Guido Puletti was born in Argentina. His father was an Italian emigrant from the province of Perugia; his mother had Spanish and English ancestors. He studied in Italian and English high schools in Argentina and grew close to the groups of the Peronist left. After the advent of the military dictatorship in 1976 he paid for his political and trade union commitments with prison and torture and in 1977 he was expelled from Argentina, together with his wife and two children. He moved to Italy where, in 1981, he began his career as a journalist writing for the Bresciaoggi newspaper, collaborating with news agencies and periodicals, travelling the world and establishing himself as a specialist in international politics and economics. Between 1989 and 1991 he focused his attention on the profound political and social upheavals in Eastern Europe. The war in the former Yugoslavia becomes central to his journalism and political analyst activities. He died on May 29th 1993, just 40 years old, in Bosnia, during the conflict in the former Yugoslavia. That trip to Bosnia, which was not the first, was aimed at carrying out a solidarity project to aid the cities of Vitez and Zvidovici. It had been agreed that from Zvidovici five Italian volunteers, including Guido Puletti, would take by bus 62 people comprising widows and their children away from the war and to Italy. Near Gornji Vakuf the humanitarian convoy was assailed by the paramilitary “Green Berets” under the command of Hanefija Prijc known as “Paraga”, who made the five volunteers descend, and escorted them to a nearby clearing to shoot them. Two managed to escape but Guido Puletti, Sergio Lana, a 21-year-old student from Gussago and Fabio Moreni, a 40-year-old entrepreneur from Cremona, died. In September 1998, the Italian Justice Ministry recognized the massacre as a “political crime”.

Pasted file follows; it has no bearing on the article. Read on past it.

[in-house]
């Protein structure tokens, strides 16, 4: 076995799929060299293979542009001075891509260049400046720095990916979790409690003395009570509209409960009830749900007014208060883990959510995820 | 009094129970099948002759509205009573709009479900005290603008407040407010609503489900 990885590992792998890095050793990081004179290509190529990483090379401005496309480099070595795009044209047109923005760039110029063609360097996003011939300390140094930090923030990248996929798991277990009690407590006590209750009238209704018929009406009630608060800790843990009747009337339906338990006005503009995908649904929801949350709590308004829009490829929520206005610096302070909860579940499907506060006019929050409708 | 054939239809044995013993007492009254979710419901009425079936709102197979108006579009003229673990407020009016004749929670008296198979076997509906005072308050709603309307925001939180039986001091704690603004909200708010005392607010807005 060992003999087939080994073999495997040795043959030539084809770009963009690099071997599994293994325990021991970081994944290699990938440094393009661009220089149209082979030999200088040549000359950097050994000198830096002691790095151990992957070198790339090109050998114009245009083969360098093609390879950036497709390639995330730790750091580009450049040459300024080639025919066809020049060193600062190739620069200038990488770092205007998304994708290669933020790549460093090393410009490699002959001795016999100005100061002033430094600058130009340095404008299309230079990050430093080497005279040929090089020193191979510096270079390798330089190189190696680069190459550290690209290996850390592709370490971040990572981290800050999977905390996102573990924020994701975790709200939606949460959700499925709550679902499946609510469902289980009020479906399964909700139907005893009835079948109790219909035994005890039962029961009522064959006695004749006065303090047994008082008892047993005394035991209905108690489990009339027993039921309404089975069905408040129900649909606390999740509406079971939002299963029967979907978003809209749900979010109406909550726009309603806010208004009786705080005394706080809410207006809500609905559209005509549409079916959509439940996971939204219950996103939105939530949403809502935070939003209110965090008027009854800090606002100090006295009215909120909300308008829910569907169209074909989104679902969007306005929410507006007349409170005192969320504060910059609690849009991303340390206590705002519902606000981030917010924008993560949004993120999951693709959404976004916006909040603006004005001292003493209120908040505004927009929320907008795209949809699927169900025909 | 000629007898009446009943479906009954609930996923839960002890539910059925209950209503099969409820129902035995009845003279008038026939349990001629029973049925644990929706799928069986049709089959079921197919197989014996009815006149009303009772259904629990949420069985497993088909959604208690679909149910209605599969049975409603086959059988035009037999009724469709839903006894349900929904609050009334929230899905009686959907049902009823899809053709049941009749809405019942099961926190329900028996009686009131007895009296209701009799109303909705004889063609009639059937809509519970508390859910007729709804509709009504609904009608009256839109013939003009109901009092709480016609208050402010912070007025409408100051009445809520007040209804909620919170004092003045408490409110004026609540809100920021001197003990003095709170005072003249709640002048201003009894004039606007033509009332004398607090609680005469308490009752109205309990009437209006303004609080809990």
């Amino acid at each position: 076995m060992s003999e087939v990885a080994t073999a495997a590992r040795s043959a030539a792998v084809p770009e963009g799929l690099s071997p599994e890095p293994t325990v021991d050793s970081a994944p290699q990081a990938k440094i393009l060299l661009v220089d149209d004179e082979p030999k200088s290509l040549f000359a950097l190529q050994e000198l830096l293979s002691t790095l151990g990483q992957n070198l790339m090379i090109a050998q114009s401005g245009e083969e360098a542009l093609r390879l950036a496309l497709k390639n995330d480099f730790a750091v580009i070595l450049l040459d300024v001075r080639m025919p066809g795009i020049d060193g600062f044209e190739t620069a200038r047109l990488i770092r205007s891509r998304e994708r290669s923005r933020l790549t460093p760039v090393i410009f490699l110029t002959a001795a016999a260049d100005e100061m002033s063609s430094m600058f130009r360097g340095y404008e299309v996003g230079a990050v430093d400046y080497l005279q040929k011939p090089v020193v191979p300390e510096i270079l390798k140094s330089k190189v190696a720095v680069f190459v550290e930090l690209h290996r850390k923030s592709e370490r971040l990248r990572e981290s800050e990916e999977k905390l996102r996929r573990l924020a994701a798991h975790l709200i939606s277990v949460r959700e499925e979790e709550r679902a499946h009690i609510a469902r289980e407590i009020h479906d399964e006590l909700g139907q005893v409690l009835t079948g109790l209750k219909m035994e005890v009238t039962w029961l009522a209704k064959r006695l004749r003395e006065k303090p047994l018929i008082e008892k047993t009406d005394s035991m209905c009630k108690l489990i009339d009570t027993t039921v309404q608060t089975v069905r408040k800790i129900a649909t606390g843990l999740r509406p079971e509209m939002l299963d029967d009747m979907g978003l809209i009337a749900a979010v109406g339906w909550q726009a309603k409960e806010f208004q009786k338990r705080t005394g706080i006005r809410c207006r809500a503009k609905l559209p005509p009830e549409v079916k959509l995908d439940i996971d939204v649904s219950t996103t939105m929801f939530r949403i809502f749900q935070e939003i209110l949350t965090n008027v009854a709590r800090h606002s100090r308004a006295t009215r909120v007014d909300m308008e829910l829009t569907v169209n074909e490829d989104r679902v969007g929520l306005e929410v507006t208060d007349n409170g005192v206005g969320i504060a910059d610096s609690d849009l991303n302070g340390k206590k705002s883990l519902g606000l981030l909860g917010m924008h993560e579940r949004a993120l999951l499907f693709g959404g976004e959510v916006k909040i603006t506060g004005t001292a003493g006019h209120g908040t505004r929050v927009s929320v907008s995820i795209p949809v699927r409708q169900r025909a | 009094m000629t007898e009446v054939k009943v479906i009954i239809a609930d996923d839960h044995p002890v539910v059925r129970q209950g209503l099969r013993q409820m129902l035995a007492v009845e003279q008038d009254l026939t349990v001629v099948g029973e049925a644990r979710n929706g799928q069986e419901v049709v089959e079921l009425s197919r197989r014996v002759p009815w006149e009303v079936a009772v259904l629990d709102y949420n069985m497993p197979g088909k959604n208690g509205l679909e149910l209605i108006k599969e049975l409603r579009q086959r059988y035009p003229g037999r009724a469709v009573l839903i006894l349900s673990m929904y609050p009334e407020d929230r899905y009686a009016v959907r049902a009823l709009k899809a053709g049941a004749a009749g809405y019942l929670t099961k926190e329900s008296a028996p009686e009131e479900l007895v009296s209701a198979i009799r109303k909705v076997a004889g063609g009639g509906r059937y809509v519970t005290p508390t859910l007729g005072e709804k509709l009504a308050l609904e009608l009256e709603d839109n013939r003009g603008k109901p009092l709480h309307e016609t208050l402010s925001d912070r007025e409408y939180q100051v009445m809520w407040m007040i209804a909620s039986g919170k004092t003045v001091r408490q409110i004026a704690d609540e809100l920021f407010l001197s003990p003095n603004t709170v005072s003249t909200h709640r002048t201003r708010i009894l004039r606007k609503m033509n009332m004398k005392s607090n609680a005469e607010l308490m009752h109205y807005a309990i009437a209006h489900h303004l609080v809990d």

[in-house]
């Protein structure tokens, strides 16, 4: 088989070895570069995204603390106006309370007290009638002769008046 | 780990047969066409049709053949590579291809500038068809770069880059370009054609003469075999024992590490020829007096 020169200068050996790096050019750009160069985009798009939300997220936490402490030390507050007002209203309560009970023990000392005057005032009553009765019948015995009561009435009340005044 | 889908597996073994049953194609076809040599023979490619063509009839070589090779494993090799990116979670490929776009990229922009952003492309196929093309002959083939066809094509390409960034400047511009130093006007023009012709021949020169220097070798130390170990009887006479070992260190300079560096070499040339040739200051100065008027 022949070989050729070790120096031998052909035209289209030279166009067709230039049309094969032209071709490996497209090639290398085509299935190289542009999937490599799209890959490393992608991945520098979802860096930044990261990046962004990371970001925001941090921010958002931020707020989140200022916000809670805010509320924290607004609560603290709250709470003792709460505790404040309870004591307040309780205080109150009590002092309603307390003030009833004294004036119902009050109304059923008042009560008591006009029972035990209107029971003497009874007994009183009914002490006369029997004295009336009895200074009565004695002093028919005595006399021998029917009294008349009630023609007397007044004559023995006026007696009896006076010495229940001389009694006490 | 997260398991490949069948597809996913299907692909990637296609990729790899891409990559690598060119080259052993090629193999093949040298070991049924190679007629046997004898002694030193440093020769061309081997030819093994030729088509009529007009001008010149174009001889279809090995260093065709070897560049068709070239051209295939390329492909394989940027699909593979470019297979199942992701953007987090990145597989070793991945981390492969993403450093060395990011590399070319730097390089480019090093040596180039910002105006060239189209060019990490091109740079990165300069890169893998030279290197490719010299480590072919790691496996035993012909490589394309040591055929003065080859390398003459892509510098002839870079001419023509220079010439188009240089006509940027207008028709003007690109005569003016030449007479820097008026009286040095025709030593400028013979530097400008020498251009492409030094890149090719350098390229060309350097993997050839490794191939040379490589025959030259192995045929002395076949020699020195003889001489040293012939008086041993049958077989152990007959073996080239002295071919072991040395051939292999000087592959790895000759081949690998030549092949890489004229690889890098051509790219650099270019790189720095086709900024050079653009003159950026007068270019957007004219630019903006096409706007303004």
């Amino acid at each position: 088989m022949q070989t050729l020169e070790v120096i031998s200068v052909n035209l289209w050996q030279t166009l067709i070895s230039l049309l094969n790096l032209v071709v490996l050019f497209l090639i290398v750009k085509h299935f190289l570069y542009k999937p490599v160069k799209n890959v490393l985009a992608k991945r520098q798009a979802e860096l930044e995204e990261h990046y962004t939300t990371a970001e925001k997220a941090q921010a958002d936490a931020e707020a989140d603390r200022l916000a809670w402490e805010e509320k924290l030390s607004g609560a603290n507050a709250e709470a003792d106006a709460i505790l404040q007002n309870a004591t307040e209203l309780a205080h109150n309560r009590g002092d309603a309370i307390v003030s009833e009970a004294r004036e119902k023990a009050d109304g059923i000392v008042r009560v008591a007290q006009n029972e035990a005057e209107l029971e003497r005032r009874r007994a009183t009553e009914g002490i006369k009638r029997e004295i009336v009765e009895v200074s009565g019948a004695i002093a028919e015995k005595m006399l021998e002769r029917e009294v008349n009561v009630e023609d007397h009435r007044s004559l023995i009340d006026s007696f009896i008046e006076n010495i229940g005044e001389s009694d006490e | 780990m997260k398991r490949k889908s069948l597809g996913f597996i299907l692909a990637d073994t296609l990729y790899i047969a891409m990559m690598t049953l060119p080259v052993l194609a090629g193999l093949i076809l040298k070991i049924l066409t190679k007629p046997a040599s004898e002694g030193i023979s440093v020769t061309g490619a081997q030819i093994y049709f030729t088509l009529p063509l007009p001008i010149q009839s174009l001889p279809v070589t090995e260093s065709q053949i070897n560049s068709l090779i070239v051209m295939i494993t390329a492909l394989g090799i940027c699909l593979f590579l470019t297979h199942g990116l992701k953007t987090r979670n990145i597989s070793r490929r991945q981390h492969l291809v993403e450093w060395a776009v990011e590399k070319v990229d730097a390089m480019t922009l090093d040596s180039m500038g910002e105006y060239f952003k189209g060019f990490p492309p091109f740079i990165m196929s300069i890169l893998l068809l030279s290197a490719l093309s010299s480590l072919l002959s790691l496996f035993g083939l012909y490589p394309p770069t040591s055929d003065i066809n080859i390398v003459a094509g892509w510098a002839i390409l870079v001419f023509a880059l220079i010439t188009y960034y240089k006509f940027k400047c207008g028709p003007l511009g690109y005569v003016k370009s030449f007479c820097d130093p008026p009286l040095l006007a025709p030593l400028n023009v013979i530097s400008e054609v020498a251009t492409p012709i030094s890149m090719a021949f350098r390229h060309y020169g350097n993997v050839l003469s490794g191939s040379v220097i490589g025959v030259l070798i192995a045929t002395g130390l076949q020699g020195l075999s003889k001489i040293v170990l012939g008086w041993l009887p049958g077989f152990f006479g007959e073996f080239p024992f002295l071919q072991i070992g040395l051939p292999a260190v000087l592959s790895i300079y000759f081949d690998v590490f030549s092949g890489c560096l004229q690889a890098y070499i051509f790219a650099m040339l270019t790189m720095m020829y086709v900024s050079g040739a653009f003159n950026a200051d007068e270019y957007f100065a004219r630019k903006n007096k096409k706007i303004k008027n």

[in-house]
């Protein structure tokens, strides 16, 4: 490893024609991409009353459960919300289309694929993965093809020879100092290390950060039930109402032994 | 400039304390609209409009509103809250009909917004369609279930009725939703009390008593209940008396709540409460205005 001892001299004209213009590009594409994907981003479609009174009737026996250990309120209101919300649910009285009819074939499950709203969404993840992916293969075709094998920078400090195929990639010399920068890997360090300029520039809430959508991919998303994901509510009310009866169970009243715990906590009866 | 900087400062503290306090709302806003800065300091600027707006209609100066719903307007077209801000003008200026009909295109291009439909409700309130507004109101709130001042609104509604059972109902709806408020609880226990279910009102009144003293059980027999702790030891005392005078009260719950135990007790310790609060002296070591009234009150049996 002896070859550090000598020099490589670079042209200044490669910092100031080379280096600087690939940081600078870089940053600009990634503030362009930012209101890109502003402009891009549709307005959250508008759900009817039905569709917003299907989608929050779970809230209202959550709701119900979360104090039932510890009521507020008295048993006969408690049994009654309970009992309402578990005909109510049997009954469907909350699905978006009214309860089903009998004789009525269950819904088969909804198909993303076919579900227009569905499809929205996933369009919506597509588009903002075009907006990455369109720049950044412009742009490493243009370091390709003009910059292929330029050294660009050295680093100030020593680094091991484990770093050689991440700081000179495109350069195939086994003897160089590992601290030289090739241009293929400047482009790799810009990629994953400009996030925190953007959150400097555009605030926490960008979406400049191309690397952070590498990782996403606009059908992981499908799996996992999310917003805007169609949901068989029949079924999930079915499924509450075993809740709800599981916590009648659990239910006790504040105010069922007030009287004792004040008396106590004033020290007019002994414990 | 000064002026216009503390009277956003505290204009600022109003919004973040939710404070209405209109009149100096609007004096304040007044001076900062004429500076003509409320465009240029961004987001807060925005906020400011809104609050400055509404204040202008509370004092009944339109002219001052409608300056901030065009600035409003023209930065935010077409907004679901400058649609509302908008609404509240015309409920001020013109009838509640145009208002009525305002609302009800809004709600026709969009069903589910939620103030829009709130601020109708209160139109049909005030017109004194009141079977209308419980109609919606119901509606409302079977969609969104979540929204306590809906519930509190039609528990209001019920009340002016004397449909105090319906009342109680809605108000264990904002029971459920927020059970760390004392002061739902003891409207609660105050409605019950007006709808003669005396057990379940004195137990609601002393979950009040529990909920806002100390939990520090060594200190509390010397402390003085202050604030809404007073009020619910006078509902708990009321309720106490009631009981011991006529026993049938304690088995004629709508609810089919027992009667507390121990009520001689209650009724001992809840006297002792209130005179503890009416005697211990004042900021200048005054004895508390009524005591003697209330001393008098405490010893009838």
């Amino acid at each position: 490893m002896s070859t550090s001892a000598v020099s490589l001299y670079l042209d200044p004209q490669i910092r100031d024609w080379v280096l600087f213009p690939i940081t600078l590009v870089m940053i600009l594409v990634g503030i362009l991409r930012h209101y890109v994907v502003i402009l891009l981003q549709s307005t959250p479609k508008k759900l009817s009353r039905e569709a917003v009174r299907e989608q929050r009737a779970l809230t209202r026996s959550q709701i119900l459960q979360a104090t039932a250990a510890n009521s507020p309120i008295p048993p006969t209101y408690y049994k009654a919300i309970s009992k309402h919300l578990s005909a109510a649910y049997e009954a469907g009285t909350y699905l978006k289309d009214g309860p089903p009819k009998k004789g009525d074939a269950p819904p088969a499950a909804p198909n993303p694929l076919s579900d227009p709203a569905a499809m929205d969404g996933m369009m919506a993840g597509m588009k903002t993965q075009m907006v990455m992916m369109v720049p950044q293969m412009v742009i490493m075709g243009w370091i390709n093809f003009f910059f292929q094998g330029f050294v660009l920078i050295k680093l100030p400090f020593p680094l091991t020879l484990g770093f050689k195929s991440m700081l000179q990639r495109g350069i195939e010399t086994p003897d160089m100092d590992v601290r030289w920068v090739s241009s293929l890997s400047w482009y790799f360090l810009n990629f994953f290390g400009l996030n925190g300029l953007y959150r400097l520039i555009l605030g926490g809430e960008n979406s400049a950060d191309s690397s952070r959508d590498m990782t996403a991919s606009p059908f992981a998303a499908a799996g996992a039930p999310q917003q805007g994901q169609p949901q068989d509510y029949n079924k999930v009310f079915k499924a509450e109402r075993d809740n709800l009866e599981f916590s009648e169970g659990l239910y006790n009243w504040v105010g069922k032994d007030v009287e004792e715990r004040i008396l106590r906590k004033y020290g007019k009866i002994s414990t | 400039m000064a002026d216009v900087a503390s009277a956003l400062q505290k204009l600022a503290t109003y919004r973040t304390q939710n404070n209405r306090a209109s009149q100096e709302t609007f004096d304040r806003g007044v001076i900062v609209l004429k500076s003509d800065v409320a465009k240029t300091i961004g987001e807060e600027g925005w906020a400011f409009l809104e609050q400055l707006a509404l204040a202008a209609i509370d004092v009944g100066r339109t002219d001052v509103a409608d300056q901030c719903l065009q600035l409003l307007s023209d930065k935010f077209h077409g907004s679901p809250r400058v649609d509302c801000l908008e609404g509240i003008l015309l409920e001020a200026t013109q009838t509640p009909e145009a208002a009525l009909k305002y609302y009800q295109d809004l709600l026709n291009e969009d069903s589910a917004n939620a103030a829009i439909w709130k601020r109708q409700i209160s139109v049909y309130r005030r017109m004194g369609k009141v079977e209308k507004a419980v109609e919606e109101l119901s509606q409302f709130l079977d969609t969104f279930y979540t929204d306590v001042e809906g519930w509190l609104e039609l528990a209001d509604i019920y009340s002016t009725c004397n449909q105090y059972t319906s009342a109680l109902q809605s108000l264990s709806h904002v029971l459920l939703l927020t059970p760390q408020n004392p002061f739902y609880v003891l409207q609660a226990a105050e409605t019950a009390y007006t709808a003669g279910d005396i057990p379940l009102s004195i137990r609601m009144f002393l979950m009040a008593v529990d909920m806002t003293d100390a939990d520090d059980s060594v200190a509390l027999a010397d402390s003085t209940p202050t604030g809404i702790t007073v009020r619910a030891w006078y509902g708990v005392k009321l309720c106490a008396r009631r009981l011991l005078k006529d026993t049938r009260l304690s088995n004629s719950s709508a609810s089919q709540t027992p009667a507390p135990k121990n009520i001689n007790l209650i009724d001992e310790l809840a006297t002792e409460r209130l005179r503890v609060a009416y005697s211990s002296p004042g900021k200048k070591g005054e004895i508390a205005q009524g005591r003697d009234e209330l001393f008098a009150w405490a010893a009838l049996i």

Taken from the collection edited by Monica Andolfatto for the book Day of Remembrance of Journalists killed by mafias and terrorism, Rome, 2008
Taken from the introduction to the volume: Guido Puletti, The world that is not there, Datanews, 1996, edited by Cinzia Grolla and Francesco Germinaro
(Update by Alberta Del Bianco and Grazia Pia Attolini, May 3, 2020)
- 2000 – Hanefija Prijic (called “Paraga”), the Bosnian Army officer who commanded two of his subordinates (not identified) in the massacre of the 29th May 1993 in which Guido Puletti was also killed, was arrested in Bosnia on the 6th October 2000.
- 2001 – On June 28th 2001, at the end of the first instance trial, held in Travnik, Hanefija Prijic was sentenced to 15 years in prison.
- 2002 – The sentence was reduced to 13 years, on appeal.
- 2014 – Hanefija Prijic is released from prison in February 2014, after serving an additional 4 months of detention for another crime.
- 2015 – On 26th October 2015 he was arrested in Germany on an International Arrest Warrant issued by the Brescia Public Prosecutor’s Office.
- 2016 – He was extradited to Italy on the 19th February 2016 and put on trial for the crimes of murder, attempted murder, kidnapping and robbery aggravated by the use of a firearm. Two sisters of Guido Puletti, his companion at the time of his death, and Cristian Penocchio and Agostino Zanotti, the only survivors of the massacre, form a civil action.
- 2017 – At the end of the first instance trial, in Brescia, Hanefija Prijic was sentenced to life imprisonment on March 2nd 2017; sentence commuted to 20 years on appeal, on the 29th September 2017.
- 2018 – The sentence was confirmed by the Supreme Court on the 9th May 2018. Hanefija Prijic, finally, having already served 13 years in his home country, adding the period spent in Bosnian prisons to that spent in Italy, thanks to the pardon and early release , was released from prison on the 28th August 2018.